This is one of the first sets in a new series for the Art of Tactic range, which delivers what are basically game pieces of 1/72 plastic figures for use in the Zvezda game system. The new series covers Napoleonics, which is certainly an old favourite with so many, and naturally the Russians feature right from the start. These figures are labelled as 1812 to 1814, which is perfectly correct as they wear the remarkable curved-top shako that began to be issued in early 1812, although of course it took a long time for all infantry to receive one. This shako has all the decoration that most nations kept for parade but the Russians happily wore into battle, including the single grenade badge that tells us that these men are musketeers rather than grenadiers. This is good because most sets covering this soldier have chosen to show grenadiers, so ordinary musketeers are still rare. All the rest of the uniform is also correctly done, as is the knapsack and other equipment these men all carry. The collars are worn closed, which is another change that was introduced in 1812, so no accuracy problems here.
In a game piece poses are largely representative rather than supposed to depict any real body of troops, and the four poses here are all perfectly good. Each figure has some element of assembly, which helps to make the poses particularly lifelike without suffering any extra plastic, so the poses are great. Zvezda figures can be a bit variable in terms of ease of assembly, but this set presents no difficulties in putting it together, so full marks there. The sculpting too is excellent - indeed beautiful - and with no trace of flash these make very fine soldiers indeed. Detail is perfect, faces are excellent and the anatomy is natural, so you could hardly ask for more.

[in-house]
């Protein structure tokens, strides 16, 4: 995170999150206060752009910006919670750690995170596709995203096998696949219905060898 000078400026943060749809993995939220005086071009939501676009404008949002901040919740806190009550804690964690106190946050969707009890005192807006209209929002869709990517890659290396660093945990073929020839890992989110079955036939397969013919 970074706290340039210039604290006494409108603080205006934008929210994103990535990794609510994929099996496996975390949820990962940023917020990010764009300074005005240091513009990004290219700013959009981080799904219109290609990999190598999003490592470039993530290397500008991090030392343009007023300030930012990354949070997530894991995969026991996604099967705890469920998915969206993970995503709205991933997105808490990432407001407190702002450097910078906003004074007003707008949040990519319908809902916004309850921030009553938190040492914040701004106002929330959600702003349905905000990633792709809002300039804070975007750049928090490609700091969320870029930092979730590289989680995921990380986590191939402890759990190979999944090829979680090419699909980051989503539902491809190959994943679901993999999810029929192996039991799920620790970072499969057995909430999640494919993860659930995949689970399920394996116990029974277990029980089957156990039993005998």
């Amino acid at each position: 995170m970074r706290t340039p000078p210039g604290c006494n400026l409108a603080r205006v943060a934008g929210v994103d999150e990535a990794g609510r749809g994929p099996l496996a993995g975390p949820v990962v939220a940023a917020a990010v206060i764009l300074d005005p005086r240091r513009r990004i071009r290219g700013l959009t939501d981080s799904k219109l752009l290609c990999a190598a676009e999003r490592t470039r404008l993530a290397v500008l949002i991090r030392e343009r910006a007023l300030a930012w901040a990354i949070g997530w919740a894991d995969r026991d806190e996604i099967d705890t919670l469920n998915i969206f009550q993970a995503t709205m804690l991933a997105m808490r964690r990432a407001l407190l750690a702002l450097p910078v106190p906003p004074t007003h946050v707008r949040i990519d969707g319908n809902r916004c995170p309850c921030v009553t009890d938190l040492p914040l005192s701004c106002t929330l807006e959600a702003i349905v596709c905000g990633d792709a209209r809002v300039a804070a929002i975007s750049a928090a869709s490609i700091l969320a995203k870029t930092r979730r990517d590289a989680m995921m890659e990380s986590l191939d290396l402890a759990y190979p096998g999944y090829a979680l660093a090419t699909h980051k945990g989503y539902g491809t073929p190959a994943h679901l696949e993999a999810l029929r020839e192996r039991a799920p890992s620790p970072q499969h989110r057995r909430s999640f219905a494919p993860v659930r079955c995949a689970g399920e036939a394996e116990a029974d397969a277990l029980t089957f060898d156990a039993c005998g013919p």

Of course this is far from the usual full set of figures we usually review, so the tiny number of figures and poses is the biggest drawback with this set. However another issue is with the bases, for unlike previous sets in the Art of Tactic range these men have been given neither small individual bases nor a large single base for them all. Instead each man has a large, square, deep base which is nicely illustrated on the back of the box, but is next to useless if you wish to stand them in a natural way as everyone would have to be a fair distance from his neighbour - hardly conducive to a Napoleonic formation.
As game pieces these are no doubt exactly what is required, and certainly the figures are very attractive to look at. As a boost for more conventional model armies the set is limited as we have said, but then that is not what this product is for. Nice models, but of restricted value for modellers in general.